In order to represent all the possible mobility, the following statement is required: : ; : @ (Init (Node, new Location ) ∣∣∣ Res (Node, new Location )).
The values of both and are between 0 and , and the total range is within a square whose length and width are . denotes value arbitrary choice, and denotes processes and running interleaved.
3.2. Data Structure-Based CSP# Extension
Using the location class, the key of node can be presented as shown in Algorithm 4.
Class key contains key information based on ID and location, where “type” denotes key type with public or private (see Algorithm 5).
Class KnowledgeSet can store message knowledge in the process of protocol execution such as the random nonce and key information. MessageUnit denotes knowledge identification and object denotes what MessageUnit contains. For example, SortedList denotes node ’s location information.
Employing location, key, and knowledge, new data structure WSNNode can be further defined which is shown in Table 1.
WSNNode denotes an abstract WSN sensor, which contains information for the protocol such as node ID, , location, knowledge, and random nonce.
4. On Location-Based Security Protocol for Wireless Sensor Networks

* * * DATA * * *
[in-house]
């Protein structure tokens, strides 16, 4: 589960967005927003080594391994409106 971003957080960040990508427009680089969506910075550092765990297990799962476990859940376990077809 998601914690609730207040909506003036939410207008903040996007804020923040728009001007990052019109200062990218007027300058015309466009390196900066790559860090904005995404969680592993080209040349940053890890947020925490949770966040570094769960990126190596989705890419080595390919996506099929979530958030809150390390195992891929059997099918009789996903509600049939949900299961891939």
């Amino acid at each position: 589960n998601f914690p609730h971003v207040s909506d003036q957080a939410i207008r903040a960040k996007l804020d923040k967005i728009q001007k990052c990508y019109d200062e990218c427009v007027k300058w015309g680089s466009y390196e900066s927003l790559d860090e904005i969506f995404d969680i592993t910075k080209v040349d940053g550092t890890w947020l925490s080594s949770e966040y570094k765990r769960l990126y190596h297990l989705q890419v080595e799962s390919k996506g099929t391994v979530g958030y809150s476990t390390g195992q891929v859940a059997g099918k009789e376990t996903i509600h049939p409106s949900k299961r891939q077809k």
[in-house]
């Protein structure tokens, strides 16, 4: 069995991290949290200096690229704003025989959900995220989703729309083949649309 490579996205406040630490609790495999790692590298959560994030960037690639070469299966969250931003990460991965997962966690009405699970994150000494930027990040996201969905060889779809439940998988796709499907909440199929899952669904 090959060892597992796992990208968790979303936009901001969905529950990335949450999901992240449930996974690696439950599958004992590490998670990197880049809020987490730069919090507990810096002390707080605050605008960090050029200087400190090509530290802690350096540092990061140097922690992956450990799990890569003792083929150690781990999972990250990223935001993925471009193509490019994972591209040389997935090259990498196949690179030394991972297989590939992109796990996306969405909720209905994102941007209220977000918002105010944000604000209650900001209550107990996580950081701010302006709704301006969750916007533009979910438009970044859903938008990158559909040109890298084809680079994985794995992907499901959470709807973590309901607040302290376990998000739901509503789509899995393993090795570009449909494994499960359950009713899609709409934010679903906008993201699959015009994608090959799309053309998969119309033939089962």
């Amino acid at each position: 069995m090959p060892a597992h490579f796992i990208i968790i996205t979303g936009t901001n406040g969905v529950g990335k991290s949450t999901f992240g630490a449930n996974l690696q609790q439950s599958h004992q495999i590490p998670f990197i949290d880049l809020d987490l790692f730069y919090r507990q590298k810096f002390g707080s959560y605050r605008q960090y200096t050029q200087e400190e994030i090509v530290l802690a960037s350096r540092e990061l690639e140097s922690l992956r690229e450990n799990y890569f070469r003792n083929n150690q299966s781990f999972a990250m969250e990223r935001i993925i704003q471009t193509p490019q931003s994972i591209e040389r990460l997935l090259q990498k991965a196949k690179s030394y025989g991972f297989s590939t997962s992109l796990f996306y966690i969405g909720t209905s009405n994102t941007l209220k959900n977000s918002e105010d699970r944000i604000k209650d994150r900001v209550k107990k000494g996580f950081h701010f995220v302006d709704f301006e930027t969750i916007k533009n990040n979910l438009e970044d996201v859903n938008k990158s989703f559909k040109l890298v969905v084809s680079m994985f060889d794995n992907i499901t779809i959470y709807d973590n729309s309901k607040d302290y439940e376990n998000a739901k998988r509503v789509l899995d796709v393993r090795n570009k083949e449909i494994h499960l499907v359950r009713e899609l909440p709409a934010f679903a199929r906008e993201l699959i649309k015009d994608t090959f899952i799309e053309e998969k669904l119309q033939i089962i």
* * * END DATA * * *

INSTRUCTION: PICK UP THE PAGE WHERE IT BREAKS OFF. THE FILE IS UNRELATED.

4.1. Location-Based WSN Protocol Introduction
Wireless sensor networks are often deployed in unattended and hostile environments, leaving individual sensors vulnerable to security compromise. Therefore, Zhang et al. proposed a location-based compromise-tolerant security mechanism , which was designed on identity-based cryptography. It can effectively restrict the threat of attack to a limited range. The mechanism assumes a trusted authority (TA) does the following operations in the initial stage:(1)TA determines a -order additive group , a -order multiplicative group , and a pairing map . Select an arbitrary generator of .(2)Pick a random as the network master secret and set .(3)Choose two cryptographic Hash functions: and ; , .(4)Calculate for each node an ID-based key (IBK for short): public key and private key .Each node possesses its public key and private key denoted by and .